Notice that the above tips are all positive. That is, they focus on what you do want rather than what you don’t want. Of course you don’t want anxiety. So don’t even write the word into your plans and goals.

It’s impossible to go through life anxiety-free. Rather than struggling with it, we’re better off transcending it. The anxiety is there, we’re just rising up over the top of it and thus not being derailed.

Acceptance and commitment therapy is an approach to mental health and wellbeing that, among other things, teaches that the key to transcending problems, even anxiety disorders, is to accept that they’re there, a part of life. When we can accept anxiety’s presence, we stop fighting it. It’s there, but it’s in the background.

Once we learn to accept anxiety, its power in our lives diminishes. This acceptance and transcendence works when we have meaningful life goals and move in the direction of what we value.1 We accept that anxiety is there and break free from it.

With acceptance as part of your mental health recovery plan you can work to transcend anxiety. It's not wrong to want to be anxiety-free. Just don't make "I want to live completely without anxiety" one of your goals, one of your focal points. You can do things though, like writing your story, that will bring you close to being anxiety free (Live an Anxiety-Free Life: Write Your Story).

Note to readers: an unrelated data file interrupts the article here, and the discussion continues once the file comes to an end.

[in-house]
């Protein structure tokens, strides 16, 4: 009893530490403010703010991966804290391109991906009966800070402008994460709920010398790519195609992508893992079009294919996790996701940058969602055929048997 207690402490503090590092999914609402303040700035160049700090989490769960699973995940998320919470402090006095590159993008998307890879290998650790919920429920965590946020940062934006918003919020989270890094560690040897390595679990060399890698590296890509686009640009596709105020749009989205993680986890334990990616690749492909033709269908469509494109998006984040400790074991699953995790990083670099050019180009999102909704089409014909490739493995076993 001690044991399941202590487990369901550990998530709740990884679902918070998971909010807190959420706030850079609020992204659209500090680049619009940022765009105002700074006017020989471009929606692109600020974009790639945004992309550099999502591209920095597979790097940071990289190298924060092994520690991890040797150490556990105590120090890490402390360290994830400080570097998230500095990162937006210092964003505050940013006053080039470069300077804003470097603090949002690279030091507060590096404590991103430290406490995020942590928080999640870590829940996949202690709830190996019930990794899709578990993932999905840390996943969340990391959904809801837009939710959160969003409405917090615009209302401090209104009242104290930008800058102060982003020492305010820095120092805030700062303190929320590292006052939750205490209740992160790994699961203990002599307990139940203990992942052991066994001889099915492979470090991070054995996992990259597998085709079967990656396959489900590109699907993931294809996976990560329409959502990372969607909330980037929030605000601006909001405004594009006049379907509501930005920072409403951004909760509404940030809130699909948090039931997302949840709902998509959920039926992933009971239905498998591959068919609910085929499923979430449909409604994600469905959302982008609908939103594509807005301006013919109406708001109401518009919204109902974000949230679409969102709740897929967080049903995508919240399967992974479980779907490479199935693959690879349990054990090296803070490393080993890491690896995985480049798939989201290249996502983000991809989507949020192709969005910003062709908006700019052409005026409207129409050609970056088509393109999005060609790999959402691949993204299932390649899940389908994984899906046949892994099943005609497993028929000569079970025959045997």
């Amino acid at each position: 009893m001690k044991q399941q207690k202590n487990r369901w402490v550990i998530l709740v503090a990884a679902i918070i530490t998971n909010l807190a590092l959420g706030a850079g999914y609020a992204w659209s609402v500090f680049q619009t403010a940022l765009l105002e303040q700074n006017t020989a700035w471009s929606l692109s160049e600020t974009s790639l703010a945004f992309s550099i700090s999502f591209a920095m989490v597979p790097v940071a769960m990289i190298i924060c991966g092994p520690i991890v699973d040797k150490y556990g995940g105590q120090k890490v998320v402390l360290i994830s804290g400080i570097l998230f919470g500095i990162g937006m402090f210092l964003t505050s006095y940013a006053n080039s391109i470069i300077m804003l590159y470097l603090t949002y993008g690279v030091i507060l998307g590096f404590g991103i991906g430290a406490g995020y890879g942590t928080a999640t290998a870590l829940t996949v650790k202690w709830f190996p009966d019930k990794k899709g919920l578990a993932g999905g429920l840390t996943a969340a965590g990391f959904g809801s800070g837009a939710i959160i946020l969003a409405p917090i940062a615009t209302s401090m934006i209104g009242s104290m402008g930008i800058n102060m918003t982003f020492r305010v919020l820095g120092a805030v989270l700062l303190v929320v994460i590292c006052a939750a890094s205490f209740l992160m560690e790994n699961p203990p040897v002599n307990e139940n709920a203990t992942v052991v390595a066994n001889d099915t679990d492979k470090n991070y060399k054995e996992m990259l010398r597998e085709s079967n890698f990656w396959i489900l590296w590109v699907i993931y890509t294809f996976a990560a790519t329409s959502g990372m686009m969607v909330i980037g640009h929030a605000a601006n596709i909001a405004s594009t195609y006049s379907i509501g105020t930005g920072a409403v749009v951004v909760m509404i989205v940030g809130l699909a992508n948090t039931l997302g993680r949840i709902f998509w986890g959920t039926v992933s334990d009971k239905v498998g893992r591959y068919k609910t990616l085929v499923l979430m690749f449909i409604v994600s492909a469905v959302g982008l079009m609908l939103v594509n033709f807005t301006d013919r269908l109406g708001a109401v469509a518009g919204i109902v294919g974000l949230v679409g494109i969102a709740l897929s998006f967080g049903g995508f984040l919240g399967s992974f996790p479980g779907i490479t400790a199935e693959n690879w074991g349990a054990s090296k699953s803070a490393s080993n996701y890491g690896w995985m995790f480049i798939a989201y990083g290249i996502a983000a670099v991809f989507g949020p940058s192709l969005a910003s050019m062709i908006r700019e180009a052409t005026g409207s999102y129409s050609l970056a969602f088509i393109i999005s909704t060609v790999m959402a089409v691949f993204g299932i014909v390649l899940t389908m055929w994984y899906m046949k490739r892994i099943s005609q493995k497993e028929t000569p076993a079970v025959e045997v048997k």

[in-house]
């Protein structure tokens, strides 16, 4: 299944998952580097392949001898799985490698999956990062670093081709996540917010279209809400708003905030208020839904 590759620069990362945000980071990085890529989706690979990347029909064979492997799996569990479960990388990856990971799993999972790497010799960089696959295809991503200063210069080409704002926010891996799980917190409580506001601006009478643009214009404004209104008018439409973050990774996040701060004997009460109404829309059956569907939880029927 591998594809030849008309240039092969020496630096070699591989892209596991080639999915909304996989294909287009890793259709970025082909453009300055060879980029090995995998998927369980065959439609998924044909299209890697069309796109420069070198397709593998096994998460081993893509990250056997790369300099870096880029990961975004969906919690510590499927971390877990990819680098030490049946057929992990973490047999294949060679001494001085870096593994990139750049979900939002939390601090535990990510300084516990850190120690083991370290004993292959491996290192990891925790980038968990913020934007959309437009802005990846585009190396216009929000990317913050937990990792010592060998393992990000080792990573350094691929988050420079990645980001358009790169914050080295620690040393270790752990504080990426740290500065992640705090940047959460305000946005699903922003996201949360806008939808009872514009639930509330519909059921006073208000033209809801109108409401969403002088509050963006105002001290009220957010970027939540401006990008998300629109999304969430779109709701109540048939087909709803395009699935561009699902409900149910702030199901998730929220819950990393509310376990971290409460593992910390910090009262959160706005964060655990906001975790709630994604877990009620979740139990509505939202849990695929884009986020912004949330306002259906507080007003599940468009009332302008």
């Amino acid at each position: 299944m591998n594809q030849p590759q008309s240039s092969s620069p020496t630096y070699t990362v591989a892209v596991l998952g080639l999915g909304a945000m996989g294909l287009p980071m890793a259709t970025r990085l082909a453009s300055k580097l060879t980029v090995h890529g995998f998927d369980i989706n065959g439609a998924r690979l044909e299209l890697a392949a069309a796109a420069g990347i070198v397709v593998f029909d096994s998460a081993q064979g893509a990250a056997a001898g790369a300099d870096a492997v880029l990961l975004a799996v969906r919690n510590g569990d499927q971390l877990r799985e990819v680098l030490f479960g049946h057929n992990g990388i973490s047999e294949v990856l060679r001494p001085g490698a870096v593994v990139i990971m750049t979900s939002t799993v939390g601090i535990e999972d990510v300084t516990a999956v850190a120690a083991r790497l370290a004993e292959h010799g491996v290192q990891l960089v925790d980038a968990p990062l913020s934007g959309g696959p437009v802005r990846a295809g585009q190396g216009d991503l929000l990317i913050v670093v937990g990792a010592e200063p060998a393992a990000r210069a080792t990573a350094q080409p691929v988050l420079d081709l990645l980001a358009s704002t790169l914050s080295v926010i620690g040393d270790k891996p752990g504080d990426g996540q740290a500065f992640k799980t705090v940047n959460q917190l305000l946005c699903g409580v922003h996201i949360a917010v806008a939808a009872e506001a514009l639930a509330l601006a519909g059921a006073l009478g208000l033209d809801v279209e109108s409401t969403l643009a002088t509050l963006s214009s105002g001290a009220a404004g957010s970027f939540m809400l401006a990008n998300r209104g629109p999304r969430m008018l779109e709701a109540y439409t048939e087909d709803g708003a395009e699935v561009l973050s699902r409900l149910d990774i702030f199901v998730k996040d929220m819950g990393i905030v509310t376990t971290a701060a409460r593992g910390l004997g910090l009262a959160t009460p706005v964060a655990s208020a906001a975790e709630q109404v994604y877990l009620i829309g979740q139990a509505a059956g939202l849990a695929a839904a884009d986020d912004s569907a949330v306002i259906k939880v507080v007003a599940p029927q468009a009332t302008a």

When you create a life plan that, rather than trying to be anxiety-free, accepts its presence, you can create a quality life that transcends anxiety.


1Peterson, T.J. (2016) Break free: Acceptance and commitment therapy in 3 Steps – A workbook for overcoming self-doubt and embracing life. Berkeley, CA: Althea Press.

Let's connect. I blog here. Find me on Facebook, Twitter, LinkedIn, Instagram, and Pinterest. My self-help book and four mental health novels, including one about severe anxiety disorders, are here.

APA Reference
Peterson, T. (2017, February 17). Do Your Life Goals Accept Anxiety? Here's Why They Should, HealthyPlace. Retrieved on 2024, May 25 from

Author: Tanya J. Peterson, MS, NCC, DAIS

Tanya J. Peterson is the author of numerous anxiety self-help books, including The Morning Magic 5-Minute Journal, The Mindful Path Through Anxiety, 101 Ways to Help Stop Anxiety, The 5-Minute Anxiety Relief Journal, The Mindfulness Journal for Anxiety, The Mindfulness Workbook for Anxiety, and Break Free: Acceptance and Commitment Therapy in 3 steps. She has also written five critically acclaimed, award-winning novels about life with mental health challenges. She delivers workshops for all ages and provides online and in-person mental health education for youth. She has shared information about creating a quality life on podcasts, summits, print and online interviews and articles, and at speaking events. Tanya is a Diplomate of the American Institution of Stress helping to educate others about stress and provide useful tools for handling it well in order to live a healthy and vibrant life. Find her on her website, Facebook, Instagram, and Twitter.